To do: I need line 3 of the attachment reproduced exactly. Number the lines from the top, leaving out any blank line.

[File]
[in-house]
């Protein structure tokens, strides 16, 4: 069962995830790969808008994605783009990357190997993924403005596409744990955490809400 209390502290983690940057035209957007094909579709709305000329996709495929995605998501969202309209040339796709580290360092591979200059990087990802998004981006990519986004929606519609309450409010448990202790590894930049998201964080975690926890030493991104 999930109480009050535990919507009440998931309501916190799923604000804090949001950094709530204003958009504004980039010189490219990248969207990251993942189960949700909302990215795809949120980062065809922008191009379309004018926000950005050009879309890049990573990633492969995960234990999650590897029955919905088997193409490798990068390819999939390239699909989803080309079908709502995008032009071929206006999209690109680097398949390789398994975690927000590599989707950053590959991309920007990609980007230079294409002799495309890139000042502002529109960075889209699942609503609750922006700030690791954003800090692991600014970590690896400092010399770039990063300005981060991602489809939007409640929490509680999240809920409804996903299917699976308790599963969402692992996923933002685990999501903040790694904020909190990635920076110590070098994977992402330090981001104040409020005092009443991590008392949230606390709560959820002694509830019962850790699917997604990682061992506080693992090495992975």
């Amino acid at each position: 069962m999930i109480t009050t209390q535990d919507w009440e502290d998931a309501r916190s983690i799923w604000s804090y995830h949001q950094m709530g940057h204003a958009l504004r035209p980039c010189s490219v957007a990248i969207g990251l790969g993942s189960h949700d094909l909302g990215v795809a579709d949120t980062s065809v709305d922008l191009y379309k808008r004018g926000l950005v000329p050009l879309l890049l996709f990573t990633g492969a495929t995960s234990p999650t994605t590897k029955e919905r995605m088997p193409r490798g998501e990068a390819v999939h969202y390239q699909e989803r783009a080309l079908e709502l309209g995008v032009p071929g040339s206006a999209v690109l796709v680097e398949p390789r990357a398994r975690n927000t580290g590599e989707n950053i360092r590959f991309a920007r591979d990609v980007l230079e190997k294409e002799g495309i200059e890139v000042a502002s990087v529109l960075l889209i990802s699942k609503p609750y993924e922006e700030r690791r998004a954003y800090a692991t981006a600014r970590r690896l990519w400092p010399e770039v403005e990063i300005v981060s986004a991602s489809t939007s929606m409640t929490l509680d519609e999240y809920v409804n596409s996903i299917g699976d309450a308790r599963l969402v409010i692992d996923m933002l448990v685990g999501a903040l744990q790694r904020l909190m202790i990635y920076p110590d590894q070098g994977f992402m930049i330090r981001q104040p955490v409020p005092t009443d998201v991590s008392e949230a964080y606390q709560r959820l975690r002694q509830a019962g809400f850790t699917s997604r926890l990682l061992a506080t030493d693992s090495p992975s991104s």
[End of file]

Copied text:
């Amino acid at each position: 069962m999930i109480t009050t209390q535990d919507w009440e502290d998931a309501r916190s983690i799923w604000s804090y995830h949001q950094m709530g940057h204003a958009l504004r035209p980039c010189s490219v957007a990248i969207g990251l790969g993942s189960h949700d094909l909302g990215v795809a579709d949120t980062s065809v709305d922008l191009y379309k808008r004018g926000l950005v000329p050009l879309l890049l996709f990573t990633g492969a495929t995960s234990p999650t994605t590897k029955e919905r995605m088997p193409r490798g998501e990068a390819v999939h969202y390239q699909e989803r783009a080309l079908e709502l309209g995008v032009p071929g040339s206006a999209v690109l796709v680097e398949p390789r990357a398994r975690n927000t580290g590599e989707n950053i360092r590959f991309a920007r591979d990609v980007l230079e190997k294409e002799g495309i200059e890139v000042a502002s990087v529109l960075l889209i990802s699942k609503p609750y993924e922006e700030r690791r998004a954003y800090a692991t981006a600014r970590r690896l990519w400092p010399e770039v403005e990063i300005v981060s986004a991602s489809t939007s929606m409640t929490l509680d519609e999240y809920v409804n596409s996903i299917g699976d309450a308790r599963l969402v409010i692992d996923m933002l448990v685990g999501a903040l744990q790694r904020l909190m202790i990635y920076p110590d590894q070098g994977f992402m930049i330090r981001q104040p955490v409020p005092t009443d998201v991590s008392e949230a964080y606390q709560r959820l975690r002694q509830a019962g809400f850790t699917s997604r926890l990682l061992a506080t030493d693992s090495p992975s991104s």